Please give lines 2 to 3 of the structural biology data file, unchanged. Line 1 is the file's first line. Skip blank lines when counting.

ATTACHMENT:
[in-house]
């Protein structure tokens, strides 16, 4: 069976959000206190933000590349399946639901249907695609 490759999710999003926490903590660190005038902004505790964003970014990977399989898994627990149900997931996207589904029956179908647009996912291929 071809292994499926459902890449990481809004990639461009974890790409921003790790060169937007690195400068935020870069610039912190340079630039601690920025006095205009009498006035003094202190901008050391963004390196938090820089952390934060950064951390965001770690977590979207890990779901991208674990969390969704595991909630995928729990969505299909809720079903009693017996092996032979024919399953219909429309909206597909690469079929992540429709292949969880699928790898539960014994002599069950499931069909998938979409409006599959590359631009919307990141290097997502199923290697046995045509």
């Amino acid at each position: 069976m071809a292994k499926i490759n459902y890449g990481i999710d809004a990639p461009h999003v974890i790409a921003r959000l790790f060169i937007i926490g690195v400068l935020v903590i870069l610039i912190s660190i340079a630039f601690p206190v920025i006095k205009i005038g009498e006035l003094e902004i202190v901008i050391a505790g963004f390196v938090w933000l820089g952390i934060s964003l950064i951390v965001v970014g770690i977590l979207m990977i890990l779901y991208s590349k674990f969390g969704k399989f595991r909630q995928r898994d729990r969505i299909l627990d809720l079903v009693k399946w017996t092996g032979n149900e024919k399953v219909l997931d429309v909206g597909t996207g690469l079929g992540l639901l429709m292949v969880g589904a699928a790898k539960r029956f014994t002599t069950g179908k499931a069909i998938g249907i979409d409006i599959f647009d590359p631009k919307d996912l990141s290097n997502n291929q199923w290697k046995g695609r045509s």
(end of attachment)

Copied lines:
């Protein structure tokens, strides 16, 4: 069976959000206190933000590349399946639901249907695609 490759999710999003926490903590660190005038902004505790964003970014990977399989898994627990149900997931996207589904029956179908647009996912291929 071809292994499926459902890449990481809004990639461009974890790409921003790790060169937007690195400068935020870069610039912190340079630039601690920025006095205009009498006035003094202190901008050391963004390196938090820089952390934060950064951390965001770690977590979207890990779901991208674990969390969704595991909630995928729990969505299909809720079903009693017996092996032979024919399953219909429309909206597909690469079929992540429709292949969880699928790898539960014994002599069950499931069909998938979409409006599959590359631009919307990141290097997502199923290697046995045509």
């Amino acid at each position: 069976m071809a292994k499926i490759n459902y890449g990481i999710d809004a990639p461009h999003v974890i790409a921003r959000l790790f060169i937007i926490g690195v400068l935020v903590i870069l610039i912190s660190i340079a630039f601690p206190v920025i006095k205009i005038g009498e006035l003094e902004i202190v901008i050391a505790g963004f390196v938090w933000l820089g952390i934060s964003l950064i951390v965001v970014g770690i977590l979207m990977i890990l779901y991208s590349k674990f969390g969704k399989f595991r909630q995928r898994d729990r969505i299909l627990d809720l079903v009693k399946w017996t092996g032979n149900e024919k399953v219909l997931d429309v909206g597909t996207g690469l079929g992540l639901l429709m292949v969880g589904a699928a790898k539960r029956f014994t002599t069950g179908k499931a069909i998938g249907i979409d409006i599959f647009d590359p631009k919307d996912l990141s290097n997502n291929q199923w290697k046995g695609r045509s």